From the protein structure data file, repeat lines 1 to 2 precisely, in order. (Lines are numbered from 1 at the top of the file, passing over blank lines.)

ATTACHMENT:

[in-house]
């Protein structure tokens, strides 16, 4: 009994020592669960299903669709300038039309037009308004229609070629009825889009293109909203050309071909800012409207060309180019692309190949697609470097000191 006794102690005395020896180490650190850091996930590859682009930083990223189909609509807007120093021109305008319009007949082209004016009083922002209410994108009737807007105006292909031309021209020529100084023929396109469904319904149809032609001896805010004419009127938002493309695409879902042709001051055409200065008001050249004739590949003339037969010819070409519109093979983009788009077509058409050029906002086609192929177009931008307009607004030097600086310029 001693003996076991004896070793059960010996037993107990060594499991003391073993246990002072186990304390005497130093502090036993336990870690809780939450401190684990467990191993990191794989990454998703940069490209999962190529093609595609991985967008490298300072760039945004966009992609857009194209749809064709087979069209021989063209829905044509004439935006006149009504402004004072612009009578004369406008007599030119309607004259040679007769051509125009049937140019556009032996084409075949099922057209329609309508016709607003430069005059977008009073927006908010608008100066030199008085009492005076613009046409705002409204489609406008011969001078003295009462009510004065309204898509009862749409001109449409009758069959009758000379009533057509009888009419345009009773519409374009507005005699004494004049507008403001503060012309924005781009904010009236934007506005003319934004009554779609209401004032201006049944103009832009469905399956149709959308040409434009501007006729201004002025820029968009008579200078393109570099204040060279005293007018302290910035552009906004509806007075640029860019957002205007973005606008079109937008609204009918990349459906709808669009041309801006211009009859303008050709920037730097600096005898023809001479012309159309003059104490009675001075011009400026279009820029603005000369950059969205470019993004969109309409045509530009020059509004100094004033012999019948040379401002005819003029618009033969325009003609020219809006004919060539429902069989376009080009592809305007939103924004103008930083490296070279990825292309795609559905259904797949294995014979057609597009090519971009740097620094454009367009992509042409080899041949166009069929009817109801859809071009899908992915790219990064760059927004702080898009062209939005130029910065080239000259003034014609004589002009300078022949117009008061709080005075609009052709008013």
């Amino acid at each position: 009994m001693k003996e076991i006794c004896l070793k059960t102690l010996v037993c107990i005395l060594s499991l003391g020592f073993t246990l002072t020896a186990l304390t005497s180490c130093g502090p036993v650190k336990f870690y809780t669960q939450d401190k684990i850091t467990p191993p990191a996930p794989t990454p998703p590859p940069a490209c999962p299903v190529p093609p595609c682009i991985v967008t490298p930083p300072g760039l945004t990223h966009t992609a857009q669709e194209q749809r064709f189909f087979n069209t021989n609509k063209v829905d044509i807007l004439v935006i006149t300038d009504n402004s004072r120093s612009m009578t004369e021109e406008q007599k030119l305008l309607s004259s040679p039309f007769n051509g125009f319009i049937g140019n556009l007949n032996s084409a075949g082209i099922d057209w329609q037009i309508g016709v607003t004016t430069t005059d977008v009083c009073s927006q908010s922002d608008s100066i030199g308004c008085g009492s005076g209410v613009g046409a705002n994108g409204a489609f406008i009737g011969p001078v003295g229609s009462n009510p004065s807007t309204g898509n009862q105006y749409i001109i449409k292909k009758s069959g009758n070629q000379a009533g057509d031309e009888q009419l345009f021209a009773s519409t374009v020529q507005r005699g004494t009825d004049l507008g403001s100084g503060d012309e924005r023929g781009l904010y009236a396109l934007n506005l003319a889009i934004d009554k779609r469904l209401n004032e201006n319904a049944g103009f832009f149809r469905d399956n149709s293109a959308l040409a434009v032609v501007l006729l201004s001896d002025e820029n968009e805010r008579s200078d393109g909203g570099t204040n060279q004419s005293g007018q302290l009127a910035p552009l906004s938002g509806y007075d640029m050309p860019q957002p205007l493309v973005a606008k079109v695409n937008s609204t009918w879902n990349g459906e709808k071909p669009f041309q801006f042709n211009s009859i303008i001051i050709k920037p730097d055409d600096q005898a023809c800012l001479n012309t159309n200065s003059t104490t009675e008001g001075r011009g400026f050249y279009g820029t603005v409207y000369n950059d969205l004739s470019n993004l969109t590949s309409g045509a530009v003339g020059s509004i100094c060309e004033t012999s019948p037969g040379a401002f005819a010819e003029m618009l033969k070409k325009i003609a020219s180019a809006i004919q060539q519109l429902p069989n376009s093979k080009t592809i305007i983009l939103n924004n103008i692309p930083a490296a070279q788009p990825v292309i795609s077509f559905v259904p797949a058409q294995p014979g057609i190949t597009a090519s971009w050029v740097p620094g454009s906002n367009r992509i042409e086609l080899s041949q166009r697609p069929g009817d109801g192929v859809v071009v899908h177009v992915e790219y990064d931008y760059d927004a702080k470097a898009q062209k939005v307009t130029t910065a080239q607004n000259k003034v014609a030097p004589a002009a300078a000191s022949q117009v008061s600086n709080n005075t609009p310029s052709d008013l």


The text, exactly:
[in-house]
């Protein structure tokens, strides 16, 4: 009994020592669960299903669709300038039309037009308004229609070629009825889009293109909203050309071909800012409207060309180019692309190949697609470097000191 006794102690005395020896180490650190850091996930590859682009930083990223189909609509807007120093021109305008319009007949082209004016009083922002209410994108009737807007105006292909031309021209020529100084023929396109469904319904149809032609001896805010004419009127938002493309695409879902042709001051055409200065008001050249004739590949003339037969010819070409519109093979983009788009077509058409050029906002086609192929177009931008307009607004030097600086310029 001693003996076991004896070793059960010996037993107990060594499991003391073993246990002072186990304390005497130093502090036993336990870690809780939450401190684990467990191993990191794989990454998703940069490209999962190529093609595609991985967008490298300072760039945004966009992609857009194209749809064709087979069209021989063209829905044509004439935006006149009504402004004072612009009578004369406008007599030119309607004259040679007769051509125009049937140019556009032996084409075949099922057209329609309508016709607003430069005059977008009073927006908010608008100066030199008085009492005076613009046409705002409204489609406008011969001078003295009462009510004065309204898509009862749409001109449409009758069959009758000379009533057509009888009419345009009773519409374009507005005699004494004049507008403001503060012309924005781009904010009236934007506005003319934004009554779609209401004032201006049944103009832009469905399956149709959308040409434009501007006729201004002025820029968009008579200078393109570099204040060279005293007018302290910035552009906004509806007075640029860019957002205007973005606008079109937008609204009918990349459906709808669009041309801006211009009859303008050709920037730097600096005898023809001479012309159309003059104490009675001075011009400026279009820029603005000369950059969205470019993004969109309409045509530009020059509004100094004033012999019948040379401002005819003029618009033969325009003609020219809006004919060539429902069989376009080009592809305007939103924004103008930083490296070279990825292309795609559905259904797949294995014979057609597009090519971009740097620094454009367009992509042409080899041949166009069929009817109801859809071009899908992915790219990064760059927004702080898009062209939005130029910065080239000259003034014609004589002009300078022949117009008061709080005075609009052709008013």